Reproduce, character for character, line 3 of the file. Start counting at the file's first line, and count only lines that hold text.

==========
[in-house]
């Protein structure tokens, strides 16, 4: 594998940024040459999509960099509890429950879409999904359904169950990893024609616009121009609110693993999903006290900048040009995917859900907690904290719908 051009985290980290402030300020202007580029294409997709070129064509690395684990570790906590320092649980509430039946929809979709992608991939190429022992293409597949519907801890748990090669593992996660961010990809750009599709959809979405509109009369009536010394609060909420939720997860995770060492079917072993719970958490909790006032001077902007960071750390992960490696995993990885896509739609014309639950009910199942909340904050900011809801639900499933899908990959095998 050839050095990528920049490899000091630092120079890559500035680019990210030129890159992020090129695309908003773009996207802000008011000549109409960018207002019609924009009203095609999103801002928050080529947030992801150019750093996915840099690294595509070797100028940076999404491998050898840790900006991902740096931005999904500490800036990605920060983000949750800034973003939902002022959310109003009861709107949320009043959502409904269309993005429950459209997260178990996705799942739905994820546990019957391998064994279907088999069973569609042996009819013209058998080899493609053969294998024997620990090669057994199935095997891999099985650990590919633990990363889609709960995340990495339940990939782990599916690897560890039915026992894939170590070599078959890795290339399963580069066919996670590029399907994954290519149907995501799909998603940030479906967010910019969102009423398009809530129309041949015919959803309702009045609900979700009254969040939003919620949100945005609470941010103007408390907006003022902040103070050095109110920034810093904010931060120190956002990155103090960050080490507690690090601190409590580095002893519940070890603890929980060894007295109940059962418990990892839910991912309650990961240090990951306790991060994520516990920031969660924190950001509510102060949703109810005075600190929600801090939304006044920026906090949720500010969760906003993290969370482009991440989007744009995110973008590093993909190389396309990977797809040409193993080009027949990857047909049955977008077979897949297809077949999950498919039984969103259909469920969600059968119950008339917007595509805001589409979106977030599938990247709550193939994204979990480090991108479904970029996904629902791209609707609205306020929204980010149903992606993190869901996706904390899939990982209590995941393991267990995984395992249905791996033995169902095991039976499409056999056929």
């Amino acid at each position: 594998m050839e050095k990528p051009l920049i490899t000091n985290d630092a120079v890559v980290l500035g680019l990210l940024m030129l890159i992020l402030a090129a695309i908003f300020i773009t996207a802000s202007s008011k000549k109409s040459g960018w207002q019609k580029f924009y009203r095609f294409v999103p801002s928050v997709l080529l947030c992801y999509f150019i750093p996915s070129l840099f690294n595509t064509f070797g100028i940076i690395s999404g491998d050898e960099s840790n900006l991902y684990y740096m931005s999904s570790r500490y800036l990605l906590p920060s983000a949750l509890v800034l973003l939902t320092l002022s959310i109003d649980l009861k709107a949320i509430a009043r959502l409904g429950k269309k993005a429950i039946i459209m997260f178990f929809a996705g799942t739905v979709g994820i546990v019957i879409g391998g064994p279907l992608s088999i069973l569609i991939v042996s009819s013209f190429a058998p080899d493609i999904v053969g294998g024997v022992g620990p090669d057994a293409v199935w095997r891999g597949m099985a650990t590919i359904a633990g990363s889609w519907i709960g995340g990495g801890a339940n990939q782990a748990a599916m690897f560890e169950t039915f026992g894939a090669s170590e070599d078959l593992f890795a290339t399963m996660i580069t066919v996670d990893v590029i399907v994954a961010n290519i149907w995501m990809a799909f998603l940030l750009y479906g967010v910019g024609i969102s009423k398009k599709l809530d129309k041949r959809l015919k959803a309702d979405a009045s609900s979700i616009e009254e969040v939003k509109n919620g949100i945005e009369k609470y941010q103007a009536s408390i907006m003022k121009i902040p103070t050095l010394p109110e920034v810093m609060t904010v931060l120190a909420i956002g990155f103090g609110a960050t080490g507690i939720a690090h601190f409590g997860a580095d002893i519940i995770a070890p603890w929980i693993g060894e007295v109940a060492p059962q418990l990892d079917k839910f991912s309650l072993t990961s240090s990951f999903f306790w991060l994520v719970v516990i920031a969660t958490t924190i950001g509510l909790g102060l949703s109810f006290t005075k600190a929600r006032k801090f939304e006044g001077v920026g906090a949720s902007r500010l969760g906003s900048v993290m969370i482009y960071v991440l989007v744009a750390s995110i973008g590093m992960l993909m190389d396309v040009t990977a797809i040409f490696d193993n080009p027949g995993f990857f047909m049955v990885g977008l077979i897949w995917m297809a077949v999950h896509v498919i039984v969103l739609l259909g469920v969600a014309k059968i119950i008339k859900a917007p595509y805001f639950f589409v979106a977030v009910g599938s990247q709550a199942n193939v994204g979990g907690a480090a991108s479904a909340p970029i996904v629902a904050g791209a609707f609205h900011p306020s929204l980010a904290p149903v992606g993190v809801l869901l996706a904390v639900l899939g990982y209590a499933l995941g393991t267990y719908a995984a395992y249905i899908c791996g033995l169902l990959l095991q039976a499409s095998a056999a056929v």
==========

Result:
């Amino acid at each position: 594998m050839e050095k990528p051009l920049i490899t000091n985290d630092a120079v890559v980290l500035g680019l990210l940024m030129l890159i992020l402030a090129a695309i908003f300020i773009t996207a802000s202007s008011k000549k109409s040459g960018w207002q019609k580029f924009y009203r095609f294409v999103p801002s928050v997709l080529l947030c992801y999509f150019i750093p996915s070129l840099f690294n595509t064509f070797g100028i940076i690395s999404g491998d050898e960099s840790n900006l991902y684990y740096m931005s999904s570790r500490y800036l990605l906590p920060s983000a949750l509890v800034l973003l939902t320092l002022s959310i109003d649980l009861k709107a949320i509430a009043r959502l409904g429950k269309k993005a429950i039946i459209m997260f178990f929809a996705g799942t739905v979709g994820i546990v019957i879409g391998g064994p279907l992608s088999i069973l569609i991939v042996s009819s013209f190429a058998p080899d493609i999904v053969g294998g024997v022992g620990p090669d057994a293409v199935w095997r891999g597949m099985a650990t590919i359904a633990g990363s889609w519907i709960g995340g990495g801890a339940n990939q782990a748990a599916m690897f560890e169950t039915f026992g894939a090669s170590e070599d078959l593992f890795a290339t399963m996660i580069t066919v996670d990893v590029i399907v994954a961010n290519i149907w995501m990809a799909f998603l940030l750009y479906g967010v910019g024609i969102s009423k398009k599709l809530d129309k041949r959809l015919k959803a309702d979405a009045s609900s979700i616009e009254e969040v939003k509109n919620g949100i945005e009369k609470y941010q103007a009536s408390i907006m003022k121009i902040p103070t050095l010394p109110e920034v810093m609060t904010v931060l120190a909420i956002g990155f103090g609110a960050t080490g507690i939720a690090h601190f409590g997860a580095d002893i519940i995770a070890p603890w929980i693993g060894e007295v109940a060492p059962q418990l990892d079917k839910f991912s309650l072993t990961s240090s990951f999903f306790w991060l994520v719970v516990i920031a969660t958490t924190i950001g509510l909790g102060l949703s109810f006290t005075k600190a929600r006032k801090f939304e006044g001077v920026g906090a949720s902007r500010l969760g906003s900048v993290m969370i482009y960071v991440l989007v744009a750390s995110i973008g590093m992960l993909m190389d396309v040009t990977a797809i040409f490696d193993n080009p027949g995993f990857f047909m049955v990885g977008l077979i897949w995917m297809a077949v999950h896509v498919i039984v969103l739609l259909g469920v969600a014309k059968i119950i008339k859900a917007p595509y805001f639950f589409v979106a977030v009910g599938s990247q709550a199942n193939v994204g979990g907690a480090a991108s479904a909340p970029i996904v629902a904050g791209a609707f609205h900011p306020s929204l980010a904290p149903v992606g993190v809801l869901l996706a904390v639900l899939g990982y209590a499933l995941g393991t267990y719908a995984a395992y249905i899908c791996g033995l169902l990959l095991q039976a499409s095998a056999a056929v």